Tuesday, March 3, 2020

Feb 2020: Departure Preparations

Our February, as expected and planned, was all about making sure the boat would be ready to cruise again come March.  And as it turned out, multiple cold fronts accompanied by strong winds out of the north combined with our rather typical low winter tides to keep Ghost Rider pinned to the dock…frequently with at least part of the keel on the river’s soft, silty mud bottom.
Nordhavn 46-54, Beverly S, Moored at the End of 'B' Dock at Legacy
Harbour.  We Enjoyed Our Time with Owners Larry & Sue.

But we also started the month with a very pleasant surprise.  Another Nordhavn, Beverly S (N46-54), showed up at Legacy Harbour, and we had the distinct pleasure of meeting owners Larry and Sue Tomback.  We exchanged happy hour visits, war stories and cruising plans and overall just hit it off.  Larry and Sue are veteran cruisers, having started out on the U.S. west coast and following a recent transit through the Panama Canal are now exploring the east coast.  Beverly S (named after Sue’s late mother) is a gorgeous example of the original Nordhavn trawler that originally set the standard for power boat voyaging.

The Genset's Racor Housing After a
Thorough Flush Out.
Throughout the remainder of the month Chelle continued to provision Ghost Rider with the usual galley supplies and durable food stores.  It’s easy to tell when that’s in process as the boat sits a few inches lower in the water once she’s done.

Rick of course kept busy with maintenance and related system preparations.  That included our annual inspection of the fire suppression systems, oil and filter changes for the main engine and generator, flushing some accumulated asphaltenes from the genset’s Racor fuel filter housing, and the annual maintenance on the dinghy’s outboard engine (oil change, new fuel filters, and a new start battery.)  The water maker also got a fresh set of prefilters.  Notably, this is the first time we've had to perform time-based oil changes (annual vs. hours-based) on the main engine and generator.  The boat's bottom and running gear also got a thorough scrubbing.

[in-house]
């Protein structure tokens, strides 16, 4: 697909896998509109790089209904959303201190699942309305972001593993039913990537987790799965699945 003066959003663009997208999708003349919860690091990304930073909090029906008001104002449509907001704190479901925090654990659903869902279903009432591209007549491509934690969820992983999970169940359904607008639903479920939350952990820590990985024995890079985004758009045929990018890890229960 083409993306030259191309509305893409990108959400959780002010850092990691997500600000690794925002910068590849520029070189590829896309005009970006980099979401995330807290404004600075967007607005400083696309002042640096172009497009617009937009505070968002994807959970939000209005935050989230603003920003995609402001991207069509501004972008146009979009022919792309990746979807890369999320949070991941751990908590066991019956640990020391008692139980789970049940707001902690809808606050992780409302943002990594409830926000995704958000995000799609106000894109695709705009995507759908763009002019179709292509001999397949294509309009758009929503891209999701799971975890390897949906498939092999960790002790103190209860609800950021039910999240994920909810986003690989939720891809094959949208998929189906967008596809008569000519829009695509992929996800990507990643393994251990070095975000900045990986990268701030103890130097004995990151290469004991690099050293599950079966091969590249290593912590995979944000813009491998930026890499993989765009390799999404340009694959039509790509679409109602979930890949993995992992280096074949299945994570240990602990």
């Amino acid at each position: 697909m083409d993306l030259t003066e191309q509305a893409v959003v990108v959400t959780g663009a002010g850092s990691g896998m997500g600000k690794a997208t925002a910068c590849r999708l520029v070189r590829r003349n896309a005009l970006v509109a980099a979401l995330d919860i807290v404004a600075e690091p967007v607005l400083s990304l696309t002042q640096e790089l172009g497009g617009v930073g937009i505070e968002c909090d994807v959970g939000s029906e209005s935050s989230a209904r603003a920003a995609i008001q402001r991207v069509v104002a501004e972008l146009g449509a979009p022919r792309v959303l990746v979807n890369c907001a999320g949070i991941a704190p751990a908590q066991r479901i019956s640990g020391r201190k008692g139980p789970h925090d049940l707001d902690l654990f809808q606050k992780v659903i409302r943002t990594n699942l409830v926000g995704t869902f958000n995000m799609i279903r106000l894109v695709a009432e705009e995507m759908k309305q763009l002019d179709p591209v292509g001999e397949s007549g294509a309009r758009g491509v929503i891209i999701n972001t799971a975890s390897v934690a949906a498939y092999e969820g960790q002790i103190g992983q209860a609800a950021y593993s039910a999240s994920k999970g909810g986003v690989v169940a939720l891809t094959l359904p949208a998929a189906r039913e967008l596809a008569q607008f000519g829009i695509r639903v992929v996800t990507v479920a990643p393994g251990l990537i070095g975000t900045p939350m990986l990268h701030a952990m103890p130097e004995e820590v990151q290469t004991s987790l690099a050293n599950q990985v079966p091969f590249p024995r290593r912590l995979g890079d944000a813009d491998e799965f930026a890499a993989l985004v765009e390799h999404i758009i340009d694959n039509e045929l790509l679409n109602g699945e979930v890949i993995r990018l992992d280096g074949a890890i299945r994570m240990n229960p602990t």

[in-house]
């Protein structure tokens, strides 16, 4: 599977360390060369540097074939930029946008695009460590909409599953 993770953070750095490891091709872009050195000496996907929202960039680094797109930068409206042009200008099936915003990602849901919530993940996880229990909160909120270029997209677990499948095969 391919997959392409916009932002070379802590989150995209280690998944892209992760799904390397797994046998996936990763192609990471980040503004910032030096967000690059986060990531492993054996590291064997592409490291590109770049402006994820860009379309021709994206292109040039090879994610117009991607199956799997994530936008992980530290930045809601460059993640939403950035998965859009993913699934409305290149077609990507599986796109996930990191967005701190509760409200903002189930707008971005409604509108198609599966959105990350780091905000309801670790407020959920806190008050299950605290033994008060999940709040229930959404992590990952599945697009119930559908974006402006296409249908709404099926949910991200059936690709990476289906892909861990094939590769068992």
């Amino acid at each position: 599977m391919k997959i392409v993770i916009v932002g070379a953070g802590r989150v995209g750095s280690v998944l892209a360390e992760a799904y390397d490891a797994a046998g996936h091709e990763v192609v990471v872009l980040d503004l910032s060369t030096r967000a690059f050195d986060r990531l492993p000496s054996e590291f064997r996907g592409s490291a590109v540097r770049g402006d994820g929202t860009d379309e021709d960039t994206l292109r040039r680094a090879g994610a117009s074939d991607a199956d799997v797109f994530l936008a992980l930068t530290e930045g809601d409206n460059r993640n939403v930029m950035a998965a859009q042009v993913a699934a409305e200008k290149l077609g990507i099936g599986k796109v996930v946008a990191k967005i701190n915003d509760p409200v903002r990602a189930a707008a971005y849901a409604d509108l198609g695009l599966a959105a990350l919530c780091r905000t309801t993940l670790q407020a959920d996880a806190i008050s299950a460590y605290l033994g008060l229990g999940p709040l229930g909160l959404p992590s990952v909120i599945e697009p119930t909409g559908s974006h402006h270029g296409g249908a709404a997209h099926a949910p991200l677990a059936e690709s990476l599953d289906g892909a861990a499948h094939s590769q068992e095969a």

Additionally, we also decided to order two new (vertical) LPG cylinders for the boat.  After previously discovering that our existing tanks were restricted to horizontal mounting – yet had been installed vertically back in 2002 – we had experimented with a single cylinder with a proper horizontal mount.  That worked well enough (and was a whole lot safer) but there was room for only one tank in that orientation....and we could not find a safe place to store the second spare tank (which, according to ABYC standards, is subject to the same safe storage standards as a tank-in-use; we simply do not have such an additional space on Ghost Rider.)  The 20 pound LPG aluminum cylinders are NOT inexpensive, but the unsafe alternatives easily justified the spend.
Our New (Vertical) Aluminum LPG Cylinders.  We Had to Get Creative with the Mounting Brackets -- Turns Out that
'Galvanized Deck Post Ties' from Home Depot Are a Perfect Fit After Drilling Holes to Match the Mounting Studs.
Lastly, we continued to coordinate with the All Hands And Hearts organization on what supplies we could mule over to the Bahamas aboard Ghost Rider.  Right now that appears to be numerous boxes of roofing materials, mostly screws and hurricane clips and perhaps rolls of peel & stick roofing membranes.

At this point we’re mostly waiting on a good weather window to make the trip around Florida to Palm Beach.  After a maintenance depot stop there we’ll pick another window to cross over to the Bahamas.  But for now the windy conditions continue to exacerbate the low tidal waters in addition to boiling up the coastal waters, making departure somewhere between a non-starter and a bad idea.  Apart from the winds, however, the sunshine and temps are quite nice, so it looks like this is a good time to take in some MLB spring training games.

No comments:

Post a Comment